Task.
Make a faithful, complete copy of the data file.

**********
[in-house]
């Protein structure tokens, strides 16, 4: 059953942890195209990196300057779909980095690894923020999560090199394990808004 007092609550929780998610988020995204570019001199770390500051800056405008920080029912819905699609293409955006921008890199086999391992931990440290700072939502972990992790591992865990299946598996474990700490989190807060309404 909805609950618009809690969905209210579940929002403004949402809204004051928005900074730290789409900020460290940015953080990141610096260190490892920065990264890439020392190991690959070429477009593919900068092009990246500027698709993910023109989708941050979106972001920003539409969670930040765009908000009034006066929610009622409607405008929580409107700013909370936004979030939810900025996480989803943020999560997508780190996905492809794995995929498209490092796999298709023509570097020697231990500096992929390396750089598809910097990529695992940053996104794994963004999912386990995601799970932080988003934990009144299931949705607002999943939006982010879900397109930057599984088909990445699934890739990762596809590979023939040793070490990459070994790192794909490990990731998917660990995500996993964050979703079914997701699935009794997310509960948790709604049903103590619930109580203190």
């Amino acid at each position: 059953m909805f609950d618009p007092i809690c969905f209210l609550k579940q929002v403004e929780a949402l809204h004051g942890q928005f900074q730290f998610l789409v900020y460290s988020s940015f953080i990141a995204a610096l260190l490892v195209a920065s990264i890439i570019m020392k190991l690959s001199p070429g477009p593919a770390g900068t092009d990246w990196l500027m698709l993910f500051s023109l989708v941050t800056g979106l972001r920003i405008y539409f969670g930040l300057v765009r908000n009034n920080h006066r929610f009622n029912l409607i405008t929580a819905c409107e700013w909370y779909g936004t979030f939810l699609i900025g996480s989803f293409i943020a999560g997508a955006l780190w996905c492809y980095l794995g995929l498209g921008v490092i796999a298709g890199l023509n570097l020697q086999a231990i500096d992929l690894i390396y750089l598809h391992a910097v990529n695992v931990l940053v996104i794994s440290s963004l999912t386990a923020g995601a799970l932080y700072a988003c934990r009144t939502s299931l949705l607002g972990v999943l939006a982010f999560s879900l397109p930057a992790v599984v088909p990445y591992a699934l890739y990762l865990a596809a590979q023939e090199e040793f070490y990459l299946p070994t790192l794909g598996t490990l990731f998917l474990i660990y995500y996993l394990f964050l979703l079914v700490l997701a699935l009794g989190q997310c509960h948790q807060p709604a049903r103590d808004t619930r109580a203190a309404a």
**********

[in-house]
């Protein structure tokens, strides 16, 4: 059953942890195209990196300057779909980095690894923020999560090199394990808004 007092609550929780998610988020995204570019001199770390500051800056405008920080029912819905699609293409955006921008890199086999391992931990440290700072939502972990992790591992865990299946598996474990700490989190807060309404 909805609950618009809690969905209210579940929002403004949402809204004051928005900074730290789409900020460290940015953080990141610096260190490892920065990264890439020392190991690959070429477009593919900068092009990246500027698709993910023109989708941050979106972001920003539409969670930040765009908000009034006066929610009622409607405008929580409107700013909370936004979030939810900025996480989803943020999560997508780190996905492809794995995929498209490092796999298709023509570097020697231990500096992929390396750089598809910097990529695992940053996104794994963004999912386990995601799970932080988003934990009144299931949705607002999943939006982010879900397109930057599984088909990445699934890739990762596809590979023939040793070490990459070994790192794909490990990731998917660990995500996993964050979703079914997701699935009794997310509960948790709604049903103590619930109580203190």
């Amino acid at each position: 059953m909805f609950d618009p007092i809690c969905f209210l609550k579940q929002v403004e929780a949402l809204h004051g942890q928005f900074q730290f998610l789409v900020y460290s988020s940015f953080i990141a995204a610096l260190l490892v195209a920065s990264i890439i570019m020392k190991l690959s001199p070429g477009p593919a770390g900068t092009d990246w990196l500027m698709l993910f500051s023109l989708v941050t800056g979106l972001r920003i405008y539409f969670g930040l300057v765009r908000n009034n920080h006066r929610f009622n029912l409607i405008t929580a819905c409107e700013w909370y779909g936004t979030f939810l699609i900025g996480s989803f293409i943020a999560g997508a955006l780190w996905c492809y980095l794995g995929l498209g921008v490092i796999a298709g890199l023509n570097l020697q086999a231990i500096d992929l690894i390396y750089l598809h391992a910097v990529n695992v931990l940053v996104i794994s440290s963004l999912t386990a923020g995601a799970l932080y700072a988003c934990r009144t939502s299931l949705l607002g972990v999943l939006a982010f999560s879900l397109p930057a992790v599984v088909p990445y591992a699934l890739y990762l865990a596809a590979q023939e090199e040793f070490y990459l299946p070994t790192l794909g598996t490990l990731f998917l474990i660990y995500y996993l394990f964050l979703l079914v700490l997701a699935l009794g989190q997310c509960h948790q807060p709604a049903r103590d808004t619930r109580a203190a309404a």